Captain Marvel has been one of my favorite comic books that Marvel has been publishing for the last few years. Kelly Sue DeConnick has been on point with this series. Now with Secret Wars taking over the Marvel Universe Captain Marvel will be taking a “break” for the next few months. Thankfully we got one more issue of Captain Marvel before said “break” is taken. Will Captain Marvel #15 give us a good break? Find out in our review.
Writer: Kelly Sue DeConnick
Artist: David Lopez
Colorist: Lee Loughridge
Story Rating: 9 Night Girls out of 10
Art Rating: 8 Night Girls out of 10
Overall Rating: 8.5 Night Girls out of 10
If Captain Marvel #15 is your first issue of this series, than I feel bad for you. This isn’t because this issue is hard to follow. In fact, Kelly Sue DeConnick does a good job giving you all the details you need to know about Carol Danvers relationship with her mentor Tracy. What I feel bad about is that you don’t have all the history between Carol and Tracy in your memories while reading this issue.
The magic of Captain Marvel #15 is in how DeConnick writes it like a final issue of this series. Whether it is or not is up to Marvel when they announce their post-Secret Wars line-up. Just the fact that this issue felt like a closing chapter for this part of Carol’s life made this comic that much more satisfying as someone who has read DeConnick’s entire Captain Marvel run. It helps ease the anticipation of wanting more stories from this version of Carol Danvers.
Even as this issue felt like a closing chapter DeConnick made sure even new readers could understand the importance Tracy had in Carol’s life through the flashbacks. Seeing how much care DeConnick took in detailing the flashback sequences made the fact that this issue was devoid of action not consequential. There’s so much to be invested about in just seeing how Carol deals with the death of her mentor that we don’t need to see some action shoehorned into a story that doesn’t need it. And the fact that it was Steve Rogers that was given the duties of narrating the letter Tracy left for Carol added a little more weight to the story.
DeConnick also does a nice job bringing in the key supporting characters that she has used during her run. Seeing how Jessica and Rhodey allowed us to see how important having a support system is when something like this happens. And I liked that DeConnick did not have Carol’s friends make long-speeches to get her through Tracy’s loss. Instead they were there as support to respond to however Carol may have reacted during this time period. Their presence, specifically Jessica, made the final scene’s payoff come across much better as we got to see what Tracy meant in her final words and not just be told them.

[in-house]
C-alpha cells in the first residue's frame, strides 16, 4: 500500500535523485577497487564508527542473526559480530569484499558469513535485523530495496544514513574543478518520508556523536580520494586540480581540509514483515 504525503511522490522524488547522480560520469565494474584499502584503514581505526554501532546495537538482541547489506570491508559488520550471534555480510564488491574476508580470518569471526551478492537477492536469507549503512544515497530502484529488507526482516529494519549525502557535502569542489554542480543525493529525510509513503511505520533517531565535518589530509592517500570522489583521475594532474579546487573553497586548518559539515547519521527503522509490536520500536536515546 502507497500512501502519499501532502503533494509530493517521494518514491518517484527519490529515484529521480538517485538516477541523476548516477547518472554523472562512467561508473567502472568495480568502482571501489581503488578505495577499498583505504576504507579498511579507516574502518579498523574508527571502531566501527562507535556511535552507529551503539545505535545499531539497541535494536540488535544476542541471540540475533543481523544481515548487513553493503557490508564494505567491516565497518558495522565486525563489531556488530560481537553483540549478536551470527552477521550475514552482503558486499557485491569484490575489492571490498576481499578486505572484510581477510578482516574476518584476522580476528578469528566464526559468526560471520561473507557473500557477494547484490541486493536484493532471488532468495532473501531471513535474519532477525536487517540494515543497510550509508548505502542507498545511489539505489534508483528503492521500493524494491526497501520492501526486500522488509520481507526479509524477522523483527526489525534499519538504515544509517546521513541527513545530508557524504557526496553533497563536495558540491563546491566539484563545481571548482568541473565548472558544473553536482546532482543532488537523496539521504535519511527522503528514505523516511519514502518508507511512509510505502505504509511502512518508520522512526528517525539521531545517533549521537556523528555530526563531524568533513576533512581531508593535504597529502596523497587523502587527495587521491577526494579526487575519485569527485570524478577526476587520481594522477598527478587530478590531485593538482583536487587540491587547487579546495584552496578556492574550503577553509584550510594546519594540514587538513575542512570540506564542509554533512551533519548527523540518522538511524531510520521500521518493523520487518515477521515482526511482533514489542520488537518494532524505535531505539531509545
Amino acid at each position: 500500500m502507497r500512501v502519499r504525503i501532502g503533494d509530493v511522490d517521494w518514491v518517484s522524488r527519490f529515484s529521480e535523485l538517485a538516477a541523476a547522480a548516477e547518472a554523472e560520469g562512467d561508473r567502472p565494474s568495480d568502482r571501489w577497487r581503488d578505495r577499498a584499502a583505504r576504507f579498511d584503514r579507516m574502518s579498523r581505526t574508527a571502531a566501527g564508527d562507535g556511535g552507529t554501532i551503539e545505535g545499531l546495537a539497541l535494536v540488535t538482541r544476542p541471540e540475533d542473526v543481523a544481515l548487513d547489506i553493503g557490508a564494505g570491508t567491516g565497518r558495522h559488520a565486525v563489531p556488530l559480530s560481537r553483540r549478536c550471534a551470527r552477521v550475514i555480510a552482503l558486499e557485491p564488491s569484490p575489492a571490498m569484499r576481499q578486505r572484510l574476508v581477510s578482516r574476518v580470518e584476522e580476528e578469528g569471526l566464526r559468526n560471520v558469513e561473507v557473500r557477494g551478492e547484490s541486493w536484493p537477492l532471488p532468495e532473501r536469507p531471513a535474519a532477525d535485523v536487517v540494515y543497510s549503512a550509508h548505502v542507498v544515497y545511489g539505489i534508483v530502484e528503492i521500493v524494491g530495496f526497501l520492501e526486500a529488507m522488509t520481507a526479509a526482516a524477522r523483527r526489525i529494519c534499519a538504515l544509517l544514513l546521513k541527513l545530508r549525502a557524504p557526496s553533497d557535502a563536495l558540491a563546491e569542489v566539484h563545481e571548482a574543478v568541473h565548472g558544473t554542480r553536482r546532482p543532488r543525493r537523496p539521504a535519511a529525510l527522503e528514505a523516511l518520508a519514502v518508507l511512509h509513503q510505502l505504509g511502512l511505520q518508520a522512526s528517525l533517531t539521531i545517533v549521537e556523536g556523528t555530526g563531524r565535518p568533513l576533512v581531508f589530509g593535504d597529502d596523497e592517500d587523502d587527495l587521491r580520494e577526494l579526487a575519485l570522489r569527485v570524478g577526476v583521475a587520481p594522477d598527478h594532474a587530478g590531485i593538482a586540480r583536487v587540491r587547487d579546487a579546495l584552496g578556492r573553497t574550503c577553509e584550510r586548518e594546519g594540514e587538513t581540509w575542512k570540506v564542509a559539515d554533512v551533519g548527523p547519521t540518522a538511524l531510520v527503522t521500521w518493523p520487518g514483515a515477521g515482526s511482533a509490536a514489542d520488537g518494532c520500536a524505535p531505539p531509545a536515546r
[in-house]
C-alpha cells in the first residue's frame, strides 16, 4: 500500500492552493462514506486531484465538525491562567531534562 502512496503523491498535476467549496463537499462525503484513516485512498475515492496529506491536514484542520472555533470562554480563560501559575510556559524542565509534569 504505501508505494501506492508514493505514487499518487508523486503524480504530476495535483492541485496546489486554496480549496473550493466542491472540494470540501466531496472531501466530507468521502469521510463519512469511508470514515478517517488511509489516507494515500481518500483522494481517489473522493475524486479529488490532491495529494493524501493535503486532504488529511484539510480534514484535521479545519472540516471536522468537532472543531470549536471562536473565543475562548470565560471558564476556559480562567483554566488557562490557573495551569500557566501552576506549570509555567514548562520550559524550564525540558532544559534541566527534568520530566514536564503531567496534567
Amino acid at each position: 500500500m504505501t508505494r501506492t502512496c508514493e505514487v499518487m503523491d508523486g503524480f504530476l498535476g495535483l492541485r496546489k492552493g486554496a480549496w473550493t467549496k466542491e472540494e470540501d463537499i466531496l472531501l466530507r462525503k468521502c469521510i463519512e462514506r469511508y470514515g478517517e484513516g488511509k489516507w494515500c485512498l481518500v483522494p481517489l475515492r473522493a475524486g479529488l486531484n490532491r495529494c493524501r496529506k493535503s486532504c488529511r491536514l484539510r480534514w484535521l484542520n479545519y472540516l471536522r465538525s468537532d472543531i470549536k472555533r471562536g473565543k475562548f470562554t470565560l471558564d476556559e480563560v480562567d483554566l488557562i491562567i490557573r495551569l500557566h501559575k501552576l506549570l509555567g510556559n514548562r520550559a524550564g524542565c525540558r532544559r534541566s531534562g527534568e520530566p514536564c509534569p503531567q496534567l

For his part, David Lopez knocked it out of the park with his artwork in this issue. With an action-less story to be told Lopez was able to convey all the emotion Carol was feeling throughout the issue with the facial expressions he drew. The choice to make the flashback sequences to be in black and gray helped separate what was going on in the present and past. It also gave all the flashbacks a unique factor since it’s not a style we often see from a Marvel comic.
Captain Marvel #15 was a wonderful closing chapter for this volume of the series. Kelly Sue DeConnick was able to end things by showing new and old readers what the most important thing about her run is and that is the relationships Carol Danvers has grown to have. Seeing how Carol dealt with the loss of her mentor and how deep that relationship went was really touching. The ending was also a nice reminder of how even in tragedy, at the end of the day, this series is about having fun with Carol and her supporting cast.